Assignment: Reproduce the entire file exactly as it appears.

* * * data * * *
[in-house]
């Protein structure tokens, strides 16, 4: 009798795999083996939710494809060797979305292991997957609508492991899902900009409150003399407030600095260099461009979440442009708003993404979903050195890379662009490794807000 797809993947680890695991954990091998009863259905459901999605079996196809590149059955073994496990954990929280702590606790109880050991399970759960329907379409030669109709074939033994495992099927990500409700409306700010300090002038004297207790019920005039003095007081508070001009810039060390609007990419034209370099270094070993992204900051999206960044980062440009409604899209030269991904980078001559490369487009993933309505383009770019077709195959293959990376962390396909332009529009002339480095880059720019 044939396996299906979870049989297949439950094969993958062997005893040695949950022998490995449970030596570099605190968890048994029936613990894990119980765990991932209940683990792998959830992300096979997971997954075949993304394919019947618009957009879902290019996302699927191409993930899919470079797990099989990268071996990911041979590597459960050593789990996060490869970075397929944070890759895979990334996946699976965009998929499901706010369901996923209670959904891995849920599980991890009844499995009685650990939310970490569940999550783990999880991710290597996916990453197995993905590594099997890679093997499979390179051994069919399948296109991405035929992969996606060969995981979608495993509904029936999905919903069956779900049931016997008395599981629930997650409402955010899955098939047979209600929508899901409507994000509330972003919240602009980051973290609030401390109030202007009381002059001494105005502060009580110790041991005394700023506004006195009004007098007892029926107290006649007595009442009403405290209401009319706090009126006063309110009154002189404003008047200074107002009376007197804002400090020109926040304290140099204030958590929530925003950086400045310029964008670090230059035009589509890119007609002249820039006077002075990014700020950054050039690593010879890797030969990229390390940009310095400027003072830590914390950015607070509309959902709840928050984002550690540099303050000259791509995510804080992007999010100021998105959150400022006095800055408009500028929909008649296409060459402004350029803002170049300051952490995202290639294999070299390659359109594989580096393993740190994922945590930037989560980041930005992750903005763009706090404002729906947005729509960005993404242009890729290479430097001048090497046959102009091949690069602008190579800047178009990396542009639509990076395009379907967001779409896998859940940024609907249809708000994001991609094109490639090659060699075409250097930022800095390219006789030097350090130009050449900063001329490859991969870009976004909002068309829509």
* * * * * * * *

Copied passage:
[in-house]
């Protein structure tokens, strides 16, 4: 009798795999083996939710494809060797979305292991997957609508492991899902900009409150003399407030600095260099461009979440442009708003993404979903050195890379662009490794807000 797809993947680890695991954990091998009863259905459901999605079996196809590149059955073994496990954990929280702590606790109880050991399970759960329907379409030669109709074939033994495992099927990500409700409306700010300090002038004297207790019920005039003095007081508070001009810039060390609007990419034209370099270094070993992204900051999206960044980062440009409604899209030269991904980078001559490369487009993933309505383009770019077709195959293959990376962390396909332009529009002339480095880059720019 044939396996299906979870049989297949439950094969993958062997005893040695949950022998490995449970030596570099605190968890048994029936613990894990119980765990991932209940683990792998959830992300096979997971997954075949993304394919019947618009957009879902290019996302699927191409993930899919470079797990099989990268071996990911041979590597459960050593789990996060490869970075397929944070890759895979990334996946699976965009998929499901706010369901996923209670959904891995849920599980991890009844499995009685650990939310970490569940999550783990999880991710290597996916990453197995993905590594099997890679093997499979390179051994069919399948296109991405035929992969996606060969995981979608495993509904029936999905919903069956779900049931016997008395599981629930997650409402955010899955098939047979209600929508899901409507994000509330972003919240602009980051973290609030401390109030202007009381002059001494105005502060009580110790041991005394700023506004006195009004007098007892029926107290006649007595009442009403405290209401009319706090009126006063309110009154002189404003008047200074107002009376007197804002400090020109926040304290140099204030958590929530925003950086400045310029964008670090230059035009589509890119007609002249820039006077002075990014700020950054050039690593010879890797030969990229390390940009310095400027003072830590914390950015607070509309959902709840928050984002550690540099303050000259791509995510804080992007999010100021998105959150400022006095800055408009500028929909008649296409060459402004350029803002170049300051952490995202290639294999070299390659359109594989580096393993740190994922945590930037989560980041930005992750903005763009706090404002729906947005729509960005993404242009890729290479430097001048090497046959102009091949690069602008190579800047178009990396542009639509990076395009379907967001779409896998859940940024609907249809708000994001991609094109490639090659060699075409250097930022800095390219006789030097350090130009050449900063001329490859991969870009976004909002068309829509």